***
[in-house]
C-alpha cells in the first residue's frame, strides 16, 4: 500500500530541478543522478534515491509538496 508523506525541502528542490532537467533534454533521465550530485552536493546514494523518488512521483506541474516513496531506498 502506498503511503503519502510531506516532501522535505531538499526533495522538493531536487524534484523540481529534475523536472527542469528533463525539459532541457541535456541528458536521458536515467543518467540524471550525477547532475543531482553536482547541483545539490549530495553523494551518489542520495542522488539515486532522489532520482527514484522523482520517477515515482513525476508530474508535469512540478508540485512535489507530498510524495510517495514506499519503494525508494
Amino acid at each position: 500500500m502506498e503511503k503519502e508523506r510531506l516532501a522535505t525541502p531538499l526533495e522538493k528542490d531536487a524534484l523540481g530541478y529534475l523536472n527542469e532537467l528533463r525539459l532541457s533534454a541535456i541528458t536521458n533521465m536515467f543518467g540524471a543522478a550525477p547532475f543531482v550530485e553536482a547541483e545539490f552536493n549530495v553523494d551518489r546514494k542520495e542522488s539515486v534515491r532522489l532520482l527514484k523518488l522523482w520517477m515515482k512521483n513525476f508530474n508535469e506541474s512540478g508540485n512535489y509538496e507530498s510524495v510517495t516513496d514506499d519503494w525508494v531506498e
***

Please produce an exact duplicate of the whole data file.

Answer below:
[in-house]
C-alpha cells in the first residue's frame, strides 16, 4: 500500500530541478543522478534515491509538496 508523506525541502528542490532537467533534454533521465550530485552536493546514494523518488512521483506541474516513496531506498 502506498503511503503519502510531506516532501522535505531538499526533495522538493531536487524534484523540481529534475523536472527542469528533463525539459532541457541535456541528458536521458536515467543518467540524471550525477547532475543531482553536482547541483545539490549530495553523494551518489542520495542522488539515486532522489532520482527514484522523482520517477515515482513525476508530474508535469512540478508540485512535489507530498510524495510517495514506499519503494525508494
Amino acid at each position: 500500500m502506498e503511503k503519502e508523506r510531506l516532501a522535505t525541502p531538499l526533495e522538493k528542490d531536487a524534484l523540481g530541478y529534475l523536472n527542469e532537467l528533463r525539459l532541457s533534454a541535456i541528458t536521458n533521465m536515467f543518467g540524471a543522478a550525477p547532475f543531482v550530485e553536482a547541483e545539490f552536493n549530495v553523494d551518489r546514494k542520495e542522488s539515486v534515491r532522489l532520482l527514484k523518488l522523482w520517477m515515482k512521483n513525476f508530474n508535469e506541474s512540478g508540485n512535489y509538496e507530498s510524495v510517495t516513496d514506499d519503494w525508494v531506498e